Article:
It's pretty much the same for entrepreneurs, musicians, photographers, and other artists. Main stream working-class people fear the insecurities of living these types of lifestyles, yet they derive their own incomes because of (for the most part) entrepreneurs themselves, so there is a fundamental hypocrisy in discouraging the sort of free-spirited, entrepreneurial, self-employing drive that it takes to make it in this field, because this is the sort of drive that has generated industry and working-class jobs around it.

How many catering companies, film labs, rental houses, f/x companies have the entrepreneurs of the film industry to thank for the majority of their income? Someone has to be the first to cross into no-man's land.
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#12 Richard Boddington

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Posted 25 June 2008 - 03:33 PM

Ha.

I have very little money, no car, and at nearly 30 am only just about to start owning property by going in with someone else. I will probably never be able to retire.

But what's the point of living? Rat race day after day, commuting, nine to five doing a task you hate? For what? Doing more tasks you hate for the paltry reward of two weeks a year where you get to do what you feel like? That's a particularly appalling form of purgatory.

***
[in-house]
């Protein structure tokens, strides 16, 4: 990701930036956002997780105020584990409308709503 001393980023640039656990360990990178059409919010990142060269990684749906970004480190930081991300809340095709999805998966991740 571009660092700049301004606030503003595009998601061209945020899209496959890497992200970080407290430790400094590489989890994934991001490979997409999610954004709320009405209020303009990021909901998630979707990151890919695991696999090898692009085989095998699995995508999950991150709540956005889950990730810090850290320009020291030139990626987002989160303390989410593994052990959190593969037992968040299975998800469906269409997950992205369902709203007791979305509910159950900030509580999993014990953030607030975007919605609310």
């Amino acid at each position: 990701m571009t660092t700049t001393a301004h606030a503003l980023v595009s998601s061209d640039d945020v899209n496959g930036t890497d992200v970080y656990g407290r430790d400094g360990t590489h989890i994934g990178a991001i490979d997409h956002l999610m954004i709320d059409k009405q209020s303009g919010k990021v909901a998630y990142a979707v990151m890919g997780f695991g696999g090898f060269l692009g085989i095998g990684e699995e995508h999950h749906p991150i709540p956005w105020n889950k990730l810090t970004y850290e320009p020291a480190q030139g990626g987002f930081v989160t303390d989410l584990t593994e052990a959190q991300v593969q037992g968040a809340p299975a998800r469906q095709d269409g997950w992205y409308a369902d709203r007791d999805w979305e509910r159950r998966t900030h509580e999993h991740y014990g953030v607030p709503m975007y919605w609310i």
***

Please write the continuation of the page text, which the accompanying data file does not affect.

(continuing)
I must admit that I'm beginning to itch for a more comfortable lifestyle. I don't think it's reasonable that I shouldn't be able to afford property, but then again, a friend of mine who's head of department at a local (what would be considered) high school is in the same boat. People who do much simpler jobs than mine make more money than me - but they're utterly miserable and will, in general, spend a quarter of their lives doing things they hate (and another third sleeping).

No it's not reliable, it's not going to make you rich, it's not necessarily going to work even slightly. I don't think life is good, or enjoyable, or pleasant either way; I'd just rather have a life of worry and concern doing things I like, rather than a life of worry and concern doing things I hate.

P



Ahhhhhh, it seems like you're actually positive on the film industry here Phil and encouraging this guy to keep going.

Ok so the question is what have you aliens done with the real Phil Rhodes? :D

R,
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#13 Richard Boddington

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Posted 25 June 2008 - 03:35 PM